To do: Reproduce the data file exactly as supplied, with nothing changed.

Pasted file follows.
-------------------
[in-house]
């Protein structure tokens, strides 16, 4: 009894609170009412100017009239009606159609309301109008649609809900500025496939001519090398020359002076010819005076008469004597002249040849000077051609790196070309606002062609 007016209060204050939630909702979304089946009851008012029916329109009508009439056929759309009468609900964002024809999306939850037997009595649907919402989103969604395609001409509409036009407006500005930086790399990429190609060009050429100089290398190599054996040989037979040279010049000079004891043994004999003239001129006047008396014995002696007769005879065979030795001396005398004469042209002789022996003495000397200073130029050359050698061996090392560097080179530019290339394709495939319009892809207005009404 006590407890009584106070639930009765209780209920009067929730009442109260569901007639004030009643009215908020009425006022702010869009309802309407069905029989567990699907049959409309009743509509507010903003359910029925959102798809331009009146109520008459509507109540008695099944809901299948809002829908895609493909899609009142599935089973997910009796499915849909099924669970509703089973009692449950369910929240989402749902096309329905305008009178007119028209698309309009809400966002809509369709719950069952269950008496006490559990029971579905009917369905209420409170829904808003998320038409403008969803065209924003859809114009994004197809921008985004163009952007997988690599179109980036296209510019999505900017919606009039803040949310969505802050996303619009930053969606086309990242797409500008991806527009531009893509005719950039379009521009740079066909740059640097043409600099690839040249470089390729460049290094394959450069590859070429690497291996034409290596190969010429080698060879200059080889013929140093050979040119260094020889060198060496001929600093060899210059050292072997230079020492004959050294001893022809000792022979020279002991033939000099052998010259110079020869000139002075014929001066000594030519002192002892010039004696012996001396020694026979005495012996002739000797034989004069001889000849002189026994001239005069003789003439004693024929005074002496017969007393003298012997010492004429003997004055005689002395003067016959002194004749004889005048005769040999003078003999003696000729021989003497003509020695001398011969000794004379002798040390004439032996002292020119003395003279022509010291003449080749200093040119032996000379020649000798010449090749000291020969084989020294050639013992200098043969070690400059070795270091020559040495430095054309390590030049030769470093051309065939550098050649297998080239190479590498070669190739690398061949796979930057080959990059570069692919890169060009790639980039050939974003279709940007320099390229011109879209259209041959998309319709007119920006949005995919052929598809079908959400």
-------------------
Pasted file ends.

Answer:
[in-house]
């Protein structure tokens, strides 16, 4: 009894609170009412100017009239009606159609309301109008649609809900500025496939001519090398020359002076010819005076008469004597002249040849000077051609790196070309606002062609 007016209060204050939630909702979304089946009851008012029916329109009508009439056929759309009468609900964002024809999306939850037997009595649907919402989103969604395609001409509409036009407006500005930086790399990429190609060009050429100089290398190599054996040989037979040279010049000079004891043994004999003239001129006047008396014995002696007769005879065979030795001396005398004469042209002789022996003495000397200073130029050359050698061996090392560097080179530019290339394709495939319009892809207005009404 006590407890009584106070639930009765209780209920009067929730009442109260569901007639004030009643009215908020009425006022702010869009309802309407069905029989567990699907049959409309009743509509507010903003359910029925959102798809331009009146109520008459509507109540008695099944809901299948809002829908895609493909899609009142599935089973997910009796499915849909099924669970509703089973009692449950369910929240989402749902096309329905305008009178007119028209698309309009809400966002809509369709719950069952269950008496006490559990029971579905009917369905209420409170829904808003998320038409403008969803065209924003859809114009994004197809921008985004163009952007997988690599179109980036296209510019999505900017919606009039803040949310969505802050996303619009930053969606086309990242797409500008991806527009531009893509005719950039379009521009740079066909740059640097043409600099690839040249470089390729460049290094394959450069590859070429690497291996034409290596190969010429080698060879200059080889013929140093050979040119260094020889060198060496001929600093060899210059050292072997230079020492004959050294001893022809000792022979020279002991033939000099052998010259110079020869000139002075014929001066000594030519002192002892010039004696012996001396020694026979005495012996002739000797034989004069001889000849002189026994001239005069003789003439004693024929005074002496017969007393003298012997010492004429003997004055005689002395003067016959002194004749004889005048005769040999003078003999003696000729021989003497003509020695001398011969000794004379002798040390004439032996002292020119003395003279022509010291003449080749200093040119032996000379020649000798010449090749000291020969084989020294050639013992200098043969070690400059070795270091020559040495430095054309390590030049030769470093051309065939550098050649297998080239190479590498070669190739690398061949796979930057080959990059570069692919890169060009790639980039050939974003279709940007320099390229011109879209259209041959998309319709007119920006949005995919052929598809079908959400």